Reply With Quote Quick reply to this message
Old 03-09-2013, 03:24 AM   #17
BigFloyd
HBT_SUPPORTER.png
Feedback Score: 0 reviews
 
BigFloyd's Avatar
Recipes 
 
Join Date: Dec 2012
Location: Tyler, Texas
Posts: 4,802
Liked 626 Times on 548 Posts
Likes Given: 575

Default

It's worth the effort to rehydrate dry yeast. The studies on this topic show that a much higher percentage of cells survive intro to the wort vs. sprinkling it dry. Is it absolutely needed? No. Is it a much better brewing practice? Heck yeah.

If you take the extra time to get your wort down to a better pitch temp (65*F), you'll have the time it takes to finish rehydrating yeast.

Before you even start your boil, put a full cup of filtered (not distilled) water in a Pyrex cup and zap it in the microwave for 7 minutes. That should boil it down to about 1/2 cup. Take that out of the microwave and cover it with a piece of foil that's been sprayed with Star-San. While you're doing the boil, it will be cooling to the desired temp of 100*F +/-5*.

After hooking up the chiller, check the water in the Pyrex with a sanitized thermometer. If it's 95-105*, start your rehydration process. After you've chilled, whirlpooled and let the wort settle 10-15 min, the only thing left is to adjust the temp of the yeast slurry (by adding small portions of wort and letting it sit a few, repeat until it's within 10* of the wort) and pitch away.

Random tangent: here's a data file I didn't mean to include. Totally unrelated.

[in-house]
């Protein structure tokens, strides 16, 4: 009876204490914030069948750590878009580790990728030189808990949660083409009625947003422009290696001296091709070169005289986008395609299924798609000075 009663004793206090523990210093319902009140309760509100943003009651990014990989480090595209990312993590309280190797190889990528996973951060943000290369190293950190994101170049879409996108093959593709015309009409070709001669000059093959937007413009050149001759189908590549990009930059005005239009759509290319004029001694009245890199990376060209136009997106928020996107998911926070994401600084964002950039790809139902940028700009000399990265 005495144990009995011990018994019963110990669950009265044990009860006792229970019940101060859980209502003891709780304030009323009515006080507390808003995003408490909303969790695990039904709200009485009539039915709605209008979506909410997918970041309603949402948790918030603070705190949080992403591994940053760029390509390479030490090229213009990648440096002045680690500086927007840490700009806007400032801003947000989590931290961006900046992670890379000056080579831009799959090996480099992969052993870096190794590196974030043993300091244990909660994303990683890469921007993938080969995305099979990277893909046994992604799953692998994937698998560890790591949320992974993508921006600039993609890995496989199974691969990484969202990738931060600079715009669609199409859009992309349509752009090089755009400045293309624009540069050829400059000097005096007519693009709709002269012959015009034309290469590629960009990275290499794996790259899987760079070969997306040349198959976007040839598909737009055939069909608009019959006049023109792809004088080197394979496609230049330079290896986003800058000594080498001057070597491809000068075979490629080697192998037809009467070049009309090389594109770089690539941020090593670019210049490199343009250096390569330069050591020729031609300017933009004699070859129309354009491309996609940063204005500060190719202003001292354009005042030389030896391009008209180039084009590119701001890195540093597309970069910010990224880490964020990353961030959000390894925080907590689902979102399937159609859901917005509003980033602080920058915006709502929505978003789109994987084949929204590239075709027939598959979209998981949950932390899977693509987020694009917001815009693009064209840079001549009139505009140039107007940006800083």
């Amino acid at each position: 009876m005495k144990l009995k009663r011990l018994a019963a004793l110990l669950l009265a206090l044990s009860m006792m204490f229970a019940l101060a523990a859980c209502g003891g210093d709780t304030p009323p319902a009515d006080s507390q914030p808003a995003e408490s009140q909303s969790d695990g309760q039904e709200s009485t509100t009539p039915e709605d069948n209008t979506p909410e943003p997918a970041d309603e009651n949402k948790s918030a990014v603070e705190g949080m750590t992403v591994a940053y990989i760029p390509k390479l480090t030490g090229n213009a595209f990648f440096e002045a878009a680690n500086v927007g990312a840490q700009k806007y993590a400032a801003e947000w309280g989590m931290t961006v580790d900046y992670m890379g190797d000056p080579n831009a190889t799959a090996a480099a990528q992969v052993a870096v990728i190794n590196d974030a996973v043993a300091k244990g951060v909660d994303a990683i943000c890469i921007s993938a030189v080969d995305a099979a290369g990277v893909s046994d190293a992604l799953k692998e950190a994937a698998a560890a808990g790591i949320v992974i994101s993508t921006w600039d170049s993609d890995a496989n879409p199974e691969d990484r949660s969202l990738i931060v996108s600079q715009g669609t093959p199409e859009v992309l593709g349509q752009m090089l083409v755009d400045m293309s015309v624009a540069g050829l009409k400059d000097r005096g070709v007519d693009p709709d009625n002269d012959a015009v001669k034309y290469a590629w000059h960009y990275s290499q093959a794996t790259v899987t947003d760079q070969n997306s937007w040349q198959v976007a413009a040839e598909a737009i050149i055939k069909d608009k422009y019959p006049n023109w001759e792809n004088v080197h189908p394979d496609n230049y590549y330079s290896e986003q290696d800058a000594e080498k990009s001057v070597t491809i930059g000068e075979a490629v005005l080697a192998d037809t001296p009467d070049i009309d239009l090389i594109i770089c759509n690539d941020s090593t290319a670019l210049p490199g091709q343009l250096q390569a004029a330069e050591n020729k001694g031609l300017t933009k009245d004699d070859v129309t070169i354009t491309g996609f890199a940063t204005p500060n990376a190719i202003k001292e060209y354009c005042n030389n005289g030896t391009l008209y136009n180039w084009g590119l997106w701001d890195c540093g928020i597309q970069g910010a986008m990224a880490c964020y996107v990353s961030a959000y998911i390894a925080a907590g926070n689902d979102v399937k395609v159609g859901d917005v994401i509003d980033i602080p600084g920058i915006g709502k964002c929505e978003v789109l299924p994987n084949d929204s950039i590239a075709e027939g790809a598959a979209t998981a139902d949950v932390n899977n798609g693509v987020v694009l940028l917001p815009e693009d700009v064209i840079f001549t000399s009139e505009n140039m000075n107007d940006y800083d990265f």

__________________
BigFloyd is offline
 
Reply With Quote Quick reply to this message
Old 03-09-2013, 03:36 AM   #18
helibrewer
HBT_SUPPORTER.png
Feedback Score: 1 reviews
 
helibrewer's Avatar
Recipes 
 
Join Date: Nov 2011
Location: Santa Rosa, CA
Posts: 3,069
Liked 171 Times on 155 Posts
Likes Given: 39

Default

You don't want to do the rehydration the night before. The yeast should only be without food for 20-30 minutes, otherwise they begin to starve and begin the process of going back into dormancy.

__________________
Something is always fermenting....
"It's Bahl Hornin'"

Primary:
Brite Tank/Lagering: